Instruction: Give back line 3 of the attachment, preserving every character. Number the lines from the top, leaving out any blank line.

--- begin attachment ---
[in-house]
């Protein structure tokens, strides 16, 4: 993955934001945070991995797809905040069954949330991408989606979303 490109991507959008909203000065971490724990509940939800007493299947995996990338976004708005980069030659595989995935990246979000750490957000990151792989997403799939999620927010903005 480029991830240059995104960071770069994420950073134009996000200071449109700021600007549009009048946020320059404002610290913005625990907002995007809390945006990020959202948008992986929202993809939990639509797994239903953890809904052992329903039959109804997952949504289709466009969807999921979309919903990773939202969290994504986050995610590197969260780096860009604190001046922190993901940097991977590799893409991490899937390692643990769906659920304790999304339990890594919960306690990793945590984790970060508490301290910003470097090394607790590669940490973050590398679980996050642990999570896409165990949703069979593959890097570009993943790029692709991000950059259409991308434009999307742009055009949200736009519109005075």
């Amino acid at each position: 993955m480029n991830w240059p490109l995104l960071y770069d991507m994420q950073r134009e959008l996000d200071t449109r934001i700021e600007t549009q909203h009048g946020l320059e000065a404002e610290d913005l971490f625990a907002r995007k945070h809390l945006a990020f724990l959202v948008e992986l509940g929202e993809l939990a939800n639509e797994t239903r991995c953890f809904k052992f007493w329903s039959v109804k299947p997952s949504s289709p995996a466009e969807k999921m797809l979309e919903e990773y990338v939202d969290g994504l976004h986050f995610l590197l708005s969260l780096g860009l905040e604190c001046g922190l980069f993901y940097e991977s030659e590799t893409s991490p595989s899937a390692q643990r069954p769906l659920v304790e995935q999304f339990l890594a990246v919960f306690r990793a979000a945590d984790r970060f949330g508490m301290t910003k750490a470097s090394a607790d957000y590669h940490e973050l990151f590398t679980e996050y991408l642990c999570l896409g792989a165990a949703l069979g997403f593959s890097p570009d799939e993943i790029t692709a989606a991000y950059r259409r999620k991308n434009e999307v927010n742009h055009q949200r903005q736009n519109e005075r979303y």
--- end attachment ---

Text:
């Amino acid at each position: 993955m480029n991830w240059p490109l995104l960071y770069d991507m994420q950073r134009e959008l996000d200071t449109r934001i700021e600007t549009q909203h009048g946020l320059e000065a404002e610290d913005l971490f625990a907002r995007k945070h809390l945006a990020f724990l959202v948008e992986l509940g929202e993809l939990a939800n639509e797994t239903r991995c953890f809904k052992f007493w329903s039959v109804k299947p997952s949504s289709p995996a466009e969807k999921m797809l979309e919903e990773y990338v939202d969290g994504l976004h986050f995610l590197l708005s969260l780096g860009l905040e604190c001046g922190l980069f993901y940097e991977s030659e590799t893409s991490p595989s899937a390692q643990r069954p769906l659920v304790e995935q999304f339990l890594a990246v919960f306690r990793a979000a945590d984790r970060f949330g508490m301290t910003k750490a470097s090394a607790d957000y590669h940490e973050l990151f590398t679980e996050y991408l642990c999570l896409g792989a165990a949703l069979g997403f593959s890097p570009d799939e993943i790029t692709a989606a991000y950059r259409r999620k991308n434009e999307v927010n742009h055009q949200r903005q736009n519109e005075r979303y």